He is presenting himself as a more effective implementer of Trumpism than the former president and touts his deeply conservative record of governance in Florida and his refusal to accept government Covid-19 mandates. And he’s winning some Iowans over. “I was a Trump supporter the first time around. I think he did a good job, but his personality tends to limit him, and I think Ron DeSantis has the ability to connect with people across the aisle a little more,” said Stanley Penning, from Hubbard, Iowa.

A volunteer plunges campaign signs for Republican Presidential Candidate, Florida Gov. Ron DeSantis into deep snow outside the Chrome Horse Saloon one day before the Iowa caucuses on January 14, 2024 in Cedar Rapids, Iowa.

A volunteer plunges signs for DeSantis into deep snow outside the Chrome Horse Saloon one day before the 2024 Iowa caucuses in Cedar Rapids.

Yet Iowa has has raised existential questions for the DeSantis campaign. Was he wrong to pitch for the same kind of voters as Trump, given the ex-president’s popularity? And was his bid to oust his former mentor doomed from the start since GOP voters care more for Trump’s presentation than his ideology and implementation?

Joel Rudman, a physician from the Florida Panhandle, was inspired to successfully run for the state legislature in 2022 by the governor’s refusal to lock down the state during the pandemic. He flew from his temperate home state to frigid Iowa to offer testimony for DeSantis, whom he described as a “great man” who had always had his back. “I’ve got to be honest, I wish I could strip down here because I have a Trump shirt on,” Rudman said. “I used to be a Trump supporter. I still love President Trump. I voted for him twice. It’s just in this election, I think we have a better choice, I think people need to look at results.”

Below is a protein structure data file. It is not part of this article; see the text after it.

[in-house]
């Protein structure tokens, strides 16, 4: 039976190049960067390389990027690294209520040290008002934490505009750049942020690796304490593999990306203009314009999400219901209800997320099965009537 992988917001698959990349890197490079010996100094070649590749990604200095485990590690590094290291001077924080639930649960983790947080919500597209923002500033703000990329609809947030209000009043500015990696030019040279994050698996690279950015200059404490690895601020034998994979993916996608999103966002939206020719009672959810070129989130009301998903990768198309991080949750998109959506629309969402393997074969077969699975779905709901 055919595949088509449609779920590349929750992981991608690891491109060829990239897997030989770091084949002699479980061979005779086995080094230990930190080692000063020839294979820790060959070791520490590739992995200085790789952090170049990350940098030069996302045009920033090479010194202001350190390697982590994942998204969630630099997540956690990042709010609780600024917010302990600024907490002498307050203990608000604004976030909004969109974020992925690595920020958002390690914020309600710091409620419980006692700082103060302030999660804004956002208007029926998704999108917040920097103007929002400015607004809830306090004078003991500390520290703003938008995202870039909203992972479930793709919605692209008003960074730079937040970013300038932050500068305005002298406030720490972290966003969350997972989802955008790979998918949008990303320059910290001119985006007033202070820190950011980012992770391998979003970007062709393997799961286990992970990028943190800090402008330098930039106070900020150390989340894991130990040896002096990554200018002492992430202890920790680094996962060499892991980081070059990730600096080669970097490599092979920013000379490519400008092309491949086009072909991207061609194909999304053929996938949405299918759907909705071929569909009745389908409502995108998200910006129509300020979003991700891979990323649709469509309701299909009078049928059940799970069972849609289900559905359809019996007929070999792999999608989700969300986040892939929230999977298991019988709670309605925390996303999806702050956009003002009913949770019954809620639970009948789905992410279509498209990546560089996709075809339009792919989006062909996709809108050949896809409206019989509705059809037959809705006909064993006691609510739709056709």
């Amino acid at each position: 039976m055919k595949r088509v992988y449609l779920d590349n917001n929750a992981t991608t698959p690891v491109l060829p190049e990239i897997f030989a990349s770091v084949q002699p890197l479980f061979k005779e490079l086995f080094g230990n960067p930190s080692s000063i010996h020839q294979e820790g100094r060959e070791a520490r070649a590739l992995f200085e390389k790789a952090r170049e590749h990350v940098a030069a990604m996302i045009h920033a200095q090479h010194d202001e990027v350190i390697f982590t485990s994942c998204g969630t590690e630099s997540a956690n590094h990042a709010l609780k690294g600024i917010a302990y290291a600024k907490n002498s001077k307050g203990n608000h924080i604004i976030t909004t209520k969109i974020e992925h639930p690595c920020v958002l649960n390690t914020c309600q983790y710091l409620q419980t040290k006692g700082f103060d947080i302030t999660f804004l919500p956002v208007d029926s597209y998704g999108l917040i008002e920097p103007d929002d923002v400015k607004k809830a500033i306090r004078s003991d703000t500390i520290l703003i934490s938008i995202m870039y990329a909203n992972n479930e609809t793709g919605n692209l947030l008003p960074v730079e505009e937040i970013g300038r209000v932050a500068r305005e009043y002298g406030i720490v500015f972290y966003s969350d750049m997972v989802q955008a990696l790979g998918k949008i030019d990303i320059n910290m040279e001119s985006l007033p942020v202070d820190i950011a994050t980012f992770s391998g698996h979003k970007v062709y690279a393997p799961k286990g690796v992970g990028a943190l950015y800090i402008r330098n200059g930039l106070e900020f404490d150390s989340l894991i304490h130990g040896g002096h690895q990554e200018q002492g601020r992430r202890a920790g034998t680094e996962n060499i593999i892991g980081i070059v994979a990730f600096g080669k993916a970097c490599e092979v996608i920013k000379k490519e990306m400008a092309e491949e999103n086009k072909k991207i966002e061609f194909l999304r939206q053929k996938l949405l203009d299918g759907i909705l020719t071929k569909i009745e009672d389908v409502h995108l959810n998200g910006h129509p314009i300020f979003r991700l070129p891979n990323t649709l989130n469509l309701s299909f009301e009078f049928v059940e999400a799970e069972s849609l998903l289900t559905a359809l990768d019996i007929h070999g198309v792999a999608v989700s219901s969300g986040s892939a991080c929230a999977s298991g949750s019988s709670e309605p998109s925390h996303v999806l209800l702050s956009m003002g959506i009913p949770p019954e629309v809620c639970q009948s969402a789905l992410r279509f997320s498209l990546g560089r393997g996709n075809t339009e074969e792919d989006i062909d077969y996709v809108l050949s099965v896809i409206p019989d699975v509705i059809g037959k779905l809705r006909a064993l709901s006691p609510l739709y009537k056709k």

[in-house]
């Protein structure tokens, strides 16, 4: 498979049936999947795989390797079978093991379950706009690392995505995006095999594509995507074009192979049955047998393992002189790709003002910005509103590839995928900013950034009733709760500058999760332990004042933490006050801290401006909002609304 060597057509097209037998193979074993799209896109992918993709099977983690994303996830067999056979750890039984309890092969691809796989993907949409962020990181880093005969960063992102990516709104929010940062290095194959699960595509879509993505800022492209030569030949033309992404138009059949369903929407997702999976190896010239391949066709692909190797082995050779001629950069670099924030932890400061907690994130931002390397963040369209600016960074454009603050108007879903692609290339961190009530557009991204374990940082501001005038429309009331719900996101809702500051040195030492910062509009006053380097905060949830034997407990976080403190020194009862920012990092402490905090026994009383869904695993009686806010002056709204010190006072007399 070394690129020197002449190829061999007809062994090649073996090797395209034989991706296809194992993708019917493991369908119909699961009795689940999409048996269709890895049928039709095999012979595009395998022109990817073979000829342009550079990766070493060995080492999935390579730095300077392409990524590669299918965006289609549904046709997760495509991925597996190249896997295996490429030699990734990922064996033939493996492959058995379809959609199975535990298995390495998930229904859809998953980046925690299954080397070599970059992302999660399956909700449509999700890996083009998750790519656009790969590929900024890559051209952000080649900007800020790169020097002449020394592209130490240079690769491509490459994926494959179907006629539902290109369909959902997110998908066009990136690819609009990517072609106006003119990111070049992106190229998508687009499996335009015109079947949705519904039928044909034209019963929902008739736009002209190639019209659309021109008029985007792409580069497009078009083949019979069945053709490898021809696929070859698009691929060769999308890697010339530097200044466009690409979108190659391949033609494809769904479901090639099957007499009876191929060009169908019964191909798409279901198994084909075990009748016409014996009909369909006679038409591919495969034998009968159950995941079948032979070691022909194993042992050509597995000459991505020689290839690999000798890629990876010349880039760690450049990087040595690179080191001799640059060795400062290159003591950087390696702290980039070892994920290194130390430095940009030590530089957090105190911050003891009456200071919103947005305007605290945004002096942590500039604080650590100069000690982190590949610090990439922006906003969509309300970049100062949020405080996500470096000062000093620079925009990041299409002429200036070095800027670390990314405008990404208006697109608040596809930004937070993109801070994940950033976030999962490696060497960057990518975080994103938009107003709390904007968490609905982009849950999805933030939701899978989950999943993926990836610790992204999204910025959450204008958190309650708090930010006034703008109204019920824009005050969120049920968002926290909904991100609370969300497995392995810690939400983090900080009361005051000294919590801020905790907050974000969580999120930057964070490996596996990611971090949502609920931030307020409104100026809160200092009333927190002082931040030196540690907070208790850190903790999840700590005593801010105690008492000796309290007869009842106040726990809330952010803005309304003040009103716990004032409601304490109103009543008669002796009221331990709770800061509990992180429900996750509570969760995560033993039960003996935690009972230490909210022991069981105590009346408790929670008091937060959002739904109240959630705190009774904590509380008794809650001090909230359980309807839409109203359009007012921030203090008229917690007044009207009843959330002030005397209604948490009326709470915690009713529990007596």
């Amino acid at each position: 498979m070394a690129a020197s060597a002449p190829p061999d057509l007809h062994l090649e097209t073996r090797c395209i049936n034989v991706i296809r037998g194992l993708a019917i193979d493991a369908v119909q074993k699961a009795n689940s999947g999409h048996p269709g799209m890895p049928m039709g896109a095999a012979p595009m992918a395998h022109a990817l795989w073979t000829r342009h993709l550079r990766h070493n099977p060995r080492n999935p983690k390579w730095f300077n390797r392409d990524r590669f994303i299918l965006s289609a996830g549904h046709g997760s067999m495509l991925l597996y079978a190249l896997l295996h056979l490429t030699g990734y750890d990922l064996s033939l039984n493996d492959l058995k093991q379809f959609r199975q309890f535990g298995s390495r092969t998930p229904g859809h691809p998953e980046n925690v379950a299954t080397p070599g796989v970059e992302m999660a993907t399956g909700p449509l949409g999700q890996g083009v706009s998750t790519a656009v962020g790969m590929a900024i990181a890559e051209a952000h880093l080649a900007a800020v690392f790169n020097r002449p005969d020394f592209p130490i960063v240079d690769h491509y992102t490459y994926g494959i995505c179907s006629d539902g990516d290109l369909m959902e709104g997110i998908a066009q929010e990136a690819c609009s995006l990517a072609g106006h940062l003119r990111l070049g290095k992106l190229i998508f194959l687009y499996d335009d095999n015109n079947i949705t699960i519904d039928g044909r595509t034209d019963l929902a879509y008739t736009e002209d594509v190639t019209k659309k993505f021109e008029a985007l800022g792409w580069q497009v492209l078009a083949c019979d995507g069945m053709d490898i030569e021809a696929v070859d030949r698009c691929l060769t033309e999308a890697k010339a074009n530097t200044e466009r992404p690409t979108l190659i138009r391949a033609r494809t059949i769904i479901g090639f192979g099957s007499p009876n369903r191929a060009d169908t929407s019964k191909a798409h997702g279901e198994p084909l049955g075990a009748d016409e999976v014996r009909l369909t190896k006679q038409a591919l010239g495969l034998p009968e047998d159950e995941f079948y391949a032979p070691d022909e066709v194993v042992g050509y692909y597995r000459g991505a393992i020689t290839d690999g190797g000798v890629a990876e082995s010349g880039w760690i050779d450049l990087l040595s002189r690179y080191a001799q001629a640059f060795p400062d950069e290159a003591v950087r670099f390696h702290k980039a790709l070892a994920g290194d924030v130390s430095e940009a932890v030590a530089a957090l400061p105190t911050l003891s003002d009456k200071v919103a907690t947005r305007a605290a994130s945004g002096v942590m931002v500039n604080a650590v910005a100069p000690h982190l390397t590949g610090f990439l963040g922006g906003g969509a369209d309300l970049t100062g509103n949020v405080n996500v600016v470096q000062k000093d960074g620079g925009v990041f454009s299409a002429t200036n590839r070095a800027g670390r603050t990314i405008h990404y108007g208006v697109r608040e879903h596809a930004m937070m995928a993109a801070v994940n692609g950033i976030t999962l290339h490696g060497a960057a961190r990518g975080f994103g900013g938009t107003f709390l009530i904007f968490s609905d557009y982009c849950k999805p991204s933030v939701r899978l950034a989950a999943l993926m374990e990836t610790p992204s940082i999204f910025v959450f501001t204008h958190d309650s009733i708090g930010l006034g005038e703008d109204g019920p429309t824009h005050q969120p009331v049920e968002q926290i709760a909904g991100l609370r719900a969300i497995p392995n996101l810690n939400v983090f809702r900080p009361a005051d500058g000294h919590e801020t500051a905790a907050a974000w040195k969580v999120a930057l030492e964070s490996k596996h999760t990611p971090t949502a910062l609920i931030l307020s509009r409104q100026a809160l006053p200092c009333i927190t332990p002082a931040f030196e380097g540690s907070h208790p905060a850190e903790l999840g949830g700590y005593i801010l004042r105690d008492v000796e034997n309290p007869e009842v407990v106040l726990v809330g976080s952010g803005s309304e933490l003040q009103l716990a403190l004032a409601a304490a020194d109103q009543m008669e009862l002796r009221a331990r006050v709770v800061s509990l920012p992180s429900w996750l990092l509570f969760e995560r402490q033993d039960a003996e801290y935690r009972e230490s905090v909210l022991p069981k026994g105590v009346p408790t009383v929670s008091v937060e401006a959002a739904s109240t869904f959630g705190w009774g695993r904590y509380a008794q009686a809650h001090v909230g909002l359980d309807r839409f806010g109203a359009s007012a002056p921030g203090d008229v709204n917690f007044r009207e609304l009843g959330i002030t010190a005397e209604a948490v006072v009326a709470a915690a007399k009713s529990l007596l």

DeSantis must win over thousands more Trump supporters. And time is short, because the Iowa campaign is ending just as it began — with the former president on top.

The curtain-raiser voting will provide the first real data of the 2024 election. But there’s little evidence that Republicans want someone else. Polls show that many falsely believe Trump won in 2020 and are convinced his multiple prosecutions show weaponization of justice by the Biden administration.

While Haley and DeSantis are running spirited campaigns, and Ramaswamy became a conservative star despite appearing to infuriate his rivals, Trump still speaks for millions of Republican voters. He has pulled off the considerable political feat of preserving his brand as an outsider despite serving a presidential term. And with millions of Americans struggling to finance car purchases or keep up with their bills, there’s even a little Trump nostalgia among voters who don’t perceive the economic improvements Biden touts.

“(Trump’s) appeal is because of his message of shaking things up, doing things in a very unconventional way,” Centers said. “People are wondering or thinking that’s what we need. We need someone who talks like us, who thinks us, and wants to shake things up. Because (people think) the way it’s going, it’s not working for me.”